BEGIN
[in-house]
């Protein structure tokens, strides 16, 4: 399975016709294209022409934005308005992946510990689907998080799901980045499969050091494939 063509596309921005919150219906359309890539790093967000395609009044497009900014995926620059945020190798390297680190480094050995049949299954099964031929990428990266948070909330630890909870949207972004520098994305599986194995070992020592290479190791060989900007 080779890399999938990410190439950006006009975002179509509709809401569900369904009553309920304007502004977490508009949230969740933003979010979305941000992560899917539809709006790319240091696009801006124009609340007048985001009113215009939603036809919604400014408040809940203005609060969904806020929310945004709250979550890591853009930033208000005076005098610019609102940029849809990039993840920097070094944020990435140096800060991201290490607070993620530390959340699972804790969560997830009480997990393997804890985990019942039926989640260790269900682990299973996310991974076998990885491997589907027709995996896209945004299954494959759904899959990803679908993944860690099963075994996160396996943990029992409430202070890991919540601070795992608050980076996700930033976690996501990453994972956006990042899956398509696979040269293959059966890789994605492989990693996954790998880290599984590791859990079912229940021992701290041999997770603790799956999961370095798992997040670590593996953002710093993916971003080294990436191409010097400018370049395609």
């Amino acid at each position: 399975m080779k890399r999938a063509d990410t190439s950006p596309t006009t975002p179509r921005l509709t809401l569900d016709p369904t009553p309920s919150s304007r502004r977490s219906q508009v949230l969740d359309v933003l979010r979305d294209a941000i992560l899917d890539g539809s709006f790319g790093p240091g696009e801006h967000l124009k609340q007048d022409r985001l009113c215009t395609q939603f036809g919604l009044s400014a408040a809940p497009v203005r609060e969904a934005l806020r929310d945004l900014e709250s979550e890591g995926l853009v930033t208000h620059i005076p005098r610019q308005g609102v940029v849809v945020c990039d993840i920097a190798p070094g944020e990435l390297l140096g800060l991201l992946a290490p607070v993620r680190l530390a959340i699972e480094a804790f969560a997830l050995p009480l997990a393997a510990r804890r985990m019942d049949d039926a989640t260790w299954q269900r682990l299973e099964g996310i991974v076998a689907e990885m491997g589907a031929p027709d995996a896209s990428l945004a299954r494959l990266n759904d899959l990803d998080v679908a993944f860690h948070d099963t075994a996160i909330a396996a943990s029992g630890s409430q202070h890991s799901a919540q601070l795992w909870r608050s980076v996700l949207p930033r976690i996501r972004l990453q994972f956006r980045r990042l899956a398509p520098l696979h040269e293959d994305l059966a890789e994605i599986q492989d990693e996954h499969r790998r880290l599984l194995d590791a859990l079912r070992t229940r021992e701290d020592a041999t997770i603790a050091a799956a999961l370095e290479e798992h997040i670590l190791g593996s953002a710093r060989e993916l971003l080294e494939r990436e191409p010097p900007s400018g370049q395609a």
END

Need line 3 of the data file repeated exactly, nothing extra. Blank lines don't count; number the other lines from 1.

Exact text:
């Amino acid at each position: 399975m080779k890399r999938a063509d990410t190439s950006p596309t006009t975002p179509r921005l509709t809401l569900d016709p369904t009553p309920s919150s304007r502004r977490s219906q508009v949230l969740d359309v933003l979010r979305d294209a941000i992560l899917d890539g539809s709006f790319g790093p240091g696009e801006h967000l124009k609340q007048d022409r985001l009113c215009t395609q939603f036809g919604l009044s400014a408040a809940p497009v203005r609060e969904a934005l806020r929310d945004l900014e709250s979550e890591g995926l853009v930033t208000h620059i005076p005098r610019q308005g609102v940029v849809v945020c990039d993840i920097a190798p070094g944020e990435l390297l140096g800060l991201l992946a290490p607070v993620r680190l530390a959340i699972e480094a804790f969560a997830l050995p009480l997990a393997a510990r804890r985990m019942d049949d039926a989640t260790w299954q269900r682990l299973e099964g996310i991974v076998a689907e990885m491997g589907a031929p027709d995996a896209s990428l945004a299954r494959l990266n759904d899959l990803d998080v679908a993944f860690h948070d099963t075994a996160i909330a396996a943990s029992g630890s409430q202070h890991s799901a919540q601070l795992w909870r608050s980076v996700l949207p930033r976690i996501r972004l990453q994972f956006r980045r990042l899956a398509p520098l696979h040269e293959d994305l059966a890789e994605i599986q492989d990693e996954h499969r790998r880290l599984l194995d590791a859990l079912r070992t229940r021992e701290d020592a041999t997770i603790a050091a799956a999961l370095e290479e798992h997040i670590l190791g593996s953002a710093r060989e993916l971003l080294e494939r990436e191409p010097p900007s400018g370049q395609a």